His Master’s 3D Holograph
The 3D experience of Avatar left me with a curious image in my head the next day. The visual effect was so real with the added dimension that it induced this waking daydream image:
A picture of a man (me, since it was my own personal vision), his face in the glow of a wall-mounted HDTV, his head cocked curiously to the side as if he cannot believe that those are not real flying lizards coming out of the screen toward him.
The precedent for this vision, some of you boomers may recognize, is the RCA Victor dog-and-gramaphone image–a 1899 painting that came to be known as “His Master’s Voice.”
The dog’s name was Nipper (because he was fond of strangers’ ankles) and he really did respond to a cylinder recording of his owner some years after the man’s death. The brother noticed the odd and poignant response, painted the picture, and realizing its marketing potential (though he couldn’t have had a clue to its staying power) pitched it to a gramaphone company of his day. As ownership changed hands, the iconic image persisted.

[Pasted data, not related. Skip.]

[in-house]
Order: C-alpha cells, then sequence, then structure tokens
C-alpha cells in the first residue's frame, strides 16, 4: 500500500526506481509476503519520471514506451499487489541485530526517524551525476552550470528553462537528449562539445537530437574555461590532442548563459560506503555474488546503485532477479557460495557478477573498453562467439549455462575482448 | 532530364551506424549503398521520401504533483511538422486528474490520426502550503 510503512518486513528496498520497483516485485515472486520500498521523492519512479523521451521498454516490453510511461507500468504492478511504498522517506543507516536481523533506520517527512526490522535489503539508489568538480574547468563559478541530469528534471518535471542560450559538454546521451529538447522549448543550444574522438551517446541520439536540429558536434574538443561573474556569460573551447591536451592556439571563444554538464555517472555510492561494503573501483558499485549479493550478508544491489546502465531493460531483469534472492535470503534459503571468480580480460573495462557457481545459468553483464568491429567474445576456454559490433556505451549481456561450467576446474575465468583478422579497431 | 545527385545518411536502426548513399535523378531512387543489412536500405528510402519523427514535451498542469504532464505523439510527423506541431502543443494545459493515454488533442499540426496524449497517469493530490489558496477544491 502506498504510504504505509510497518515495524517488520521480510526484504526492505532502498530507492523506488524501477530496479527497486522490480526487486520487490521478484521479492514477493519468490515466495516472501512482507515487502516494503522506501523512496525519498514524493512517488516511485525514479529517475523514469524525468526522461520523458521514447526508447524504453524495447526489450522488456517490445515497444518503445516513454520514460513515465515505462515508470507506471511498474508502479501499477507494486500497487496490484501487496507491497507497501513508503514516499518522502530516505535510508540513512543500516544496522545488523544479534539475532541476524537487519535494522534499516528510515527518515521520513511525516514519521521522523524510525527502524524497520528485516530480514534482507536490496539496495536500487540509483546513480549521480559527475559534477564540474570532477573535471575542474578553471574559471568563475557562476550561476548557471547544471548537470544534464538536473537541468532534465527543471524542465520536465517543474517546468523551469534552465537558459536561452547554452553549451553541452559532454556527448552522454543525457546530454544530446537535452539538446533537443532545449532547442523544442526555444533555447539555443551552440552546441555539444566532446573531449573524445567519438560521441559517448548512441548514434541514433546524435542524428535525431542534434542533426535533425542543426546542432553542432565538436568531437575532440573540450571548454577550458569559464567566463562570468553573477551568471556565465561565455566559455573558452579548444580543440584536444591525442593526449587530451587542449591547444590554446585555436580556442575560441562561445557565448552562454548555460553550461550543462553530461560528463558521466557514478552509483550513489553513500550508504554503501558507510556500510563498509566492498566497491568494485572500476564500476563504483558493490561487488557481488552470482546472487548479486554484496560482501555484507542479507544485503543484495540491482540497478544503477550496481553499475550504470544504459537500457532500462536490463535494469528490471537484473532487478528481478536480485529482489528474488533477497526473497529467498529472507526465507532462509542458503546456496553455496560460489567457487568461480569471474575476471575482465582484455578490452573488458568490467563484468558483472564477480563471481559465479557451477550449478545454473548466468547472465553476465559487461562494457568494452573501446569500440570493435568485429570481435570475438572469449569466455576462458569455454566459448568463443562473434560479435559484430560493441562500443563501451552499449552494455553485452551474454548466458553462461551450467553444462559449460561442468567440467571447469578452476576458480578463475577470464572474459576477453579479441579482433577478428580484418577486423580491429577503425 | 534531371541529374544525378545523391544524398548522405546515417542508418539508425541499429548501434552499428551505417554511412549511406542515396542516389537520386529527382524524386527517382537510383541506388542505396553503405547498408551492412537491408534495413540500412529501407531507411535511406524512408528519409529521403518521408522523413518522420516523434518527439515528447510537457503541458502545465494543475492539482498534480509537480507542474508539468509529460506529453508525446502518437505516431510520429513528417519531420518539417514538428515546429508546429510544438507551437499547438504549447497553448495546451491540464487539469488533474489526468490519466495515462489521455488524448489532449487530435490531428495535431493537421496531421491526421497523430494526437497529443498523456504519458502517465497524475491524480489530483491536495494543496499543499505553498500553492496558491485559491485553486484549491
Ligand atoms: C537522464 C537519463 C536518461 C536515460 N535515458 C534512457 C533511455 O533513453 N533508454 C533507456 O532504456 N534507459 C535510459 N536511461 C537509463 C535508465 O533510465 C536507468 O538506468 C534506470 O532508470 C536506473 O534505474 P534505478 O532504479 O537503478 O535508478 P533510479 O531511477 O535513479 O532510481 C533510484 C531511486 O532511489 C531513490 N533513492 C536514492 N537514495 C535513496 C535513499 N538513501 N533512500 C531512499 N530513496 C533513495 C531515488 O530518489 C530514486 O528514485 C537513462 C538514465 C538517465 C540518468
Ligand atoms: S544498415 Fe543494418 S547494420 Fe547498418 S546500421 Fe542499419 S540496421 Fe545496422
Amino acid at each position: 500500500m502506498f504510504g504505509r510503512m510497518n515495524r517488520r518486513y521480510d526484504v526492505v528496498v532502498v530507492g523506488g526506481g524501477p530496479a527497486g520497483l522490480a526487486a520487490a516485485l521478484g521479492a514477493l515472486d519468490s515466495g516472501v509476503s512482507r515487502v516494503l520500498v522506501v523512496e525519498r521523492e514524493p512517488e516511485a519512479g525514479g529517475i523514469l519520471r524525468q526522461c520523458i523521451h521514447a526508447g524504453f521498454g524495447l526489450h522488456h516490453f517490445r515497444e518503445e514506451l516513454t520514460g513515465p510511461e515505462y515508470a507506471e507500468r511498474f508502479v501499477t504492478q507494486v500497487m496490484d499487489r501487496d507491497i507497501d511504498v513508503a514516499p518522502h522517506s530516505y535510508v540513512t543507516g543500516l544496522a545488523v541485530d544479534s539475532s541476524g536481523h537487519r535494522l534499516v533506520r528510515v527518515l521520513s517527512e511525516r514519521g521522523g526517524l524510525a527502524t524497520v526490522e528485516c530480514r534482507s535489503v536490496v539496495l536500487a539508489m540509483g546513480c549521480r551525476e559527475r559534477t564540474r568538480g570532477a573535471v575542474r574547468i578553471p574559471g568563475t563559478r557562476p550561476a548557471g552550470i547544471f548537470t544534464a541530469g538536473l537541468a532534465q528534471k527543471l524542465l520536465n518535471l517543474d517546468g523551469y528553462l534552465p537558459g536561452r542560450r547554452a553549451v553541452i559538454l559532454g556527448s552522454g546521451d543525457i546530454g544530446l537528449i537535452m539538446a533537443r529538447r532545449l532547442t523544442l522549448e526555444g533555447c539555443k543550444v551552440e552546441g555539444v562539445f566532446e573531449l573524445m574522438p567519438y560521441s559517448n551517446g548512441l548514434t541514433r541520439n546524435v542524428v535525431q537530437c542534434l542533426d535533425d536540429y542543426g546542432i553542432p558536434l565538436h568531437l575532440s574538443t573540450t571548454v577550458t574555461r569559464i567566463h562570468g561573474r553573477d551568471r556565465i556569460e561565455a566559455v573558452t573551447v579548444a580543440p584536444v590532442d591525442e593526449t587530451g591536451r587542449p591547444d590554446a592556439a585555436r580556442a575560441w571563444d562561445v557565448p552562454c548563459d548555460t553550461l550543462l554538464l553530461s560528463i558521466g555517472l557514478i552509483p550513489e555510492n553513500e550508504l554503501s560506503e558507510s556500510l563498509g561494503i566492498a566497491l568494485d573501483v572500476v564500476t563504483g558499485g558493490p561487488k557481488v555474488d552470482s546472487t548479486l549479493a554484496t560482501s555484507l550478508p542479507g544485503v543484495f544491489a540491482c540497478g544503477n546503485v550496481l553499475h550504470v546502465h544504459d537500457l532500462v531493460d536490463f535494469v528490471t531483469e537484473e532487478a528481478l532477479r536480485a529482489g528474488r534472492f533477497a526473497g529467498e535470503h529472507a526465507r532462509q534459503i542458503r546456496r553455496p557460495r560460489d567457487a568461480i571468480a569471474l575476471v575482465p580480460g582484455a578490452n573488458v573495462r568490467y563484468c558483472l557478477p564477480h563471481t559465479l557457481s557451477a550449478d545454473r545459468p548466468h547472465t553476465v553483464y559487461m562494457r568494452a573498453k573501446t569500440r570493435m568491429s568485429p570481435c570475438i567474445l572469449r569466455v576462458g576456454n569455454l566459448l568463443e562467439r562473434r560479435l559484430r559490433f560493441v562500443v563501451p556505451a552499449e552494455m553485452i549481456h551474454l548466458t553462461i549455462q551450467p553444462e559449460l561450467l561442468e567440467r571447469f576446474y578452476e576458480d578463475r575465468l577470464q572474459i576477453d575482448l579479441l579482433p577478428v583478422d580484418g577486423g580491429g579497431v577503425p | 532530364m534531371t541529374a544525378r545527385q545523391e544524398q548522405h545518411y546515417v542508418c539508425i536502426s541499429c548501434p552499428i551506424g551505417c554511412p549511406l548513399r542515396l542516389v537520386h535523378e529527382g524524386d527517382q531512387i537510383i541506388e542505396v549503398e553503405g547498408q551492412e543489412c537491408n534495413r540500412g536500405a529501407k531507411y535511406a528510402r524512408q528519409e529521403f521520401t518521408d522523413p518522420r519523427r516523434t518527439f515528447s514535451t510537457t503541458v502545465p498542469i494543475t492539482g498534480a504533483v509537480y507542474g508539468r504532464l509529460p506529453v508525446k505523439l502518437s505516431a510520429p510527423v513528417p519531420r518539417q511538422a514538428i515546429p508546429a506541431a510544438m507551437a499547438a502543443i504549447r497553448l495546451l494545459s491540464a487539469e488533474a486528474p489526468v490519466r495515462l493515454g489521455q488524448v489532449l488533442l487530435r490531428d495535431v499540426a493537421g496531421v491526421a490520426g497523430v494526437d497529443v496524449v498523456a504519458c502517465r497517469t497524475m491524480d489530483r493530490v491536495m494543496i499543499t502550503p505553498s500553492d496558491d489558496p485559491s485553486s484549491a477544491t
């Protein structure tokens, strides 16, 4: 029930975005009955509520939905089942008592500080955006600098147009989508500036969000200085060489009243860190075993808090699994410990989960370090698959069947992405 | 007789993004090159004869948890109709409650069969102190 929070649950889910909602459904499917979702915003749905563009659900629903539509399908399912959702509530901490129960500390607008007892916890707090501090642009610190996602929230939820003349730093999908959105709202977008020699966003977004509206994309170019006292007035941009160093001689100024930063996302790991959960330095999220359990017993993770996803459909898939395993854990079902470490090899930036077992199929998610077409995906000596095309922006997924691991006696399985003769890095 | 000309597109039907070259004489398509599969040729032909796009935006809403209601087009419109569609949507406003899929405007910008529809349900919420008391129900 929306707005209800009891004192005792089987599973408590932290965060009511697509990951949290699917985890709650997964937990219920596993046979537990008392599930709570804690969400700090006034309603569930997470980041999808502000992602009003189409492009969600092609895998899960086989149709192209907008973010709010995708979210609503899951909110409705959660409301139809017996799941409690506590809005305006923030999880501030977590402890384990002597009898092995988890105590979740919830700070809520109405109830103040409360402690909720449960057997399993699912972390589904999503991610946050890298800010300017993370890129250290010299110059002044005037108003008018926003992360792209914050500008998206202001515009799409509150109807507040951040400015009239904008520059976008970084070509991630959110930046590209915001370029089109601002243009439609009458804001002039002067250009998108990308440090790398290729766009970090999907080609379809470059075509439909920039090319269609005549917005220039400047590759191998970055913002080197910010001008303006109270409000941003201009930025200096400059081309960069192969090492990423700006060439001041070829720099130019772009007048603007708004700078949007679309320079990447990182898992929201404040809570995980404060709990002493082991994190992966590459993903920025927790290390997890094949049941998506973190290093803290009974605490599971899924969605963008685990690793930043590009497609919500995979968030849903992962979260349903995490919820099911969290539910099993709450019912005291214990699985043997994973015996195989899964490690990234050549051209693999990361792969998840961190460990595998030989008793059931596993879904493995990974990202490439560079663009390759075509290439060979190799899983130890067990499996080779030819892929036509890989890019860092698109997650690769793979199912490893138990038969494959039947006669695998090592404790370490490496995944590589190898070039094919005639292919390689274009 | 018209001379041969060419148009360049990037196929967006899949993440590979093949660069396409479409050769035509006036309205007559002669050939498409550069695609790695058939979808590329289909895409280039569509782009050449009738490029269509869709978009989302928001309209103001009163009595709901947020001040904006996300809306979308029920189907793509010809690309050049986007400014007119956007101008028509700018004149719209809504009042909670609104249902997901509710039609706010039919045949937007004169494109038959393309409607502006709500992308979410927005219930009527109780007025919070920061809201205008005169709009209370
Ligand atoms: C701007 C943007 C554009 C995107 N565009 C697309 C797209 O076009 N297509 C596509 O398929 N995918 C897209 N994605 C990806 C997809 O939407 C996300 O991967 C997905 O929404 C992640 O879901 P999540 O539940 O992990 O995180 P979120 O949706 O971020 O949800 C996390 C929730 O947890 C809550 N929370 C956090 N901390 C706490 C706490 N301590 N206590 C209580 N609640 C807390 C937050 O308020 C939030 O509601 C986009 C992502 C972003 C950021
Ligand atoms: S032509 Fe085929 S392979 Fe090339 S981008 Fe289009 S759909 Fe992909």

You can see a cartoon version of the history of Nipper (as told by the famous dog himself) here.
The Vintage Ads browser for “TV and Electronics” shows many old Victorolas and other models with Nipper’s reduced image in a corner.
I’ve spent far too much time following the evolution of “entertainment centers” over the years as seen in these archived ads. It’s informative to watch the role of plastic (supplanting wood) as it literally re-forms our TVs and radios into “streamlined” devices that must have seemed so futuristic in their day.
The other trend is size. The first TVs and especially radios were massive, heat-and-light generating floor models. One of my first memories as a child was the glowing tubes inside a vertical chest-sized Magnavox (I think) that looked something like this model.